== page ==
• [0068]
    Secondly, the new IVC vascular filter is completely removable and may be configured to leave no filter structure behind in the patient. Unlike exiting removable filters, which typically leave at least one portion of the filter in the patent after filter retrieval the present filter design is completely removed and leaves no physical structure within the patent.
  • [0069]
    Thirdly, the new IVC vascular filter provides vascular support during the retrieval procedure. By design, the filter housing provides temporary support to the vascular wall during removal. This temporary support prevents possible vascular damage that may otherwise occur during the retrieval process.
  • [0070]
    Finally, another advantage of the new IVC vascular filter is reduced fatigue in the filter element. The filter element used in the present invention is contained in the filter housing in a reduced stress/strain environment due to the suspended state configuration. The suspended state configuration is obtained by the use of the filter holding members (hollow support struts) which permit the filter element to float within the filter housing while at the same time being physically constrained within the filter housing. As a result, while the filter housing encapsulates the filter element, the filter housing becomes the stress/strain load path for vascular contractions which in turn removes these forces which would typically be applied to the filter element.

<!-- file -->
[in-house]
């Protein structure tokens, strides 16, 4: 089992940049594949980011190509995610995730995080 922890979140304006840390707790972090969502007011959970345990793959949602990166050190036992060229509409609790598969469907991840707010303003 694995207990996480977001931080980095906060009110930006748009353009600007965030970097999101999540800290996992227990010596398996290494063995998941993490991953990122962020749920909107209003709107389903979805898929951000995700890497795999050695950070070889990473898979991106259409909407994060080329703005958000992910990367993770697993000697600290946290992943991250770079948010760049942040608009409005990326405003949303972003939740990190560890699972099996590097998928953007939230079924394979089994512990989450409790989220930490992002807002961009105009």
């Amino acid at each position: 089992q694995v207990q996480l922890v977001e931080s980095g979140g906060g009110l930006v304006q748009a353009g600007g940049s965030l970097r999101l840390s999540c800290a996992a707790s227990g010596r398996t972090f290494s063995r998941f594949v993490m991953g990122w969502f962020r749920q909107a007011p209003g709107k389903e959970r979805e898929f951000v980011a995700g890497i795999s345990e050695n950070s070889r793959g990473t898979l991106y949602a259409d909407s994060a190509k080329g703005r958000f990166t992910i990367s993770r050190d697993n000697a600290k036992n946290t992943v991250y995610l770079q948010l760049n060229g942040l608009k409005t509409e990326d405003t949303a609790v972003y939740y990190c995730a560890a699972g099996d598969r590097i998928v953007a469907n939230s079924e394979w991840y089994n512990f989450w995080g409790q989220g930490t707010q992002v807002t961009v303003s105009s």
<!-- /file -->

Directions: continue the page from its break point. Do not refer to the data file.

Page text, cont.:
• [0071]
    While various embodiments of the invention have been described, it will be apparent to those of ordinary skill in the art that many more embodiments and implementations are possible that are within the scope of this invention. In addition, the various features, elements, and embodiments described herein may be claimed or combined in any configuration or arrangement.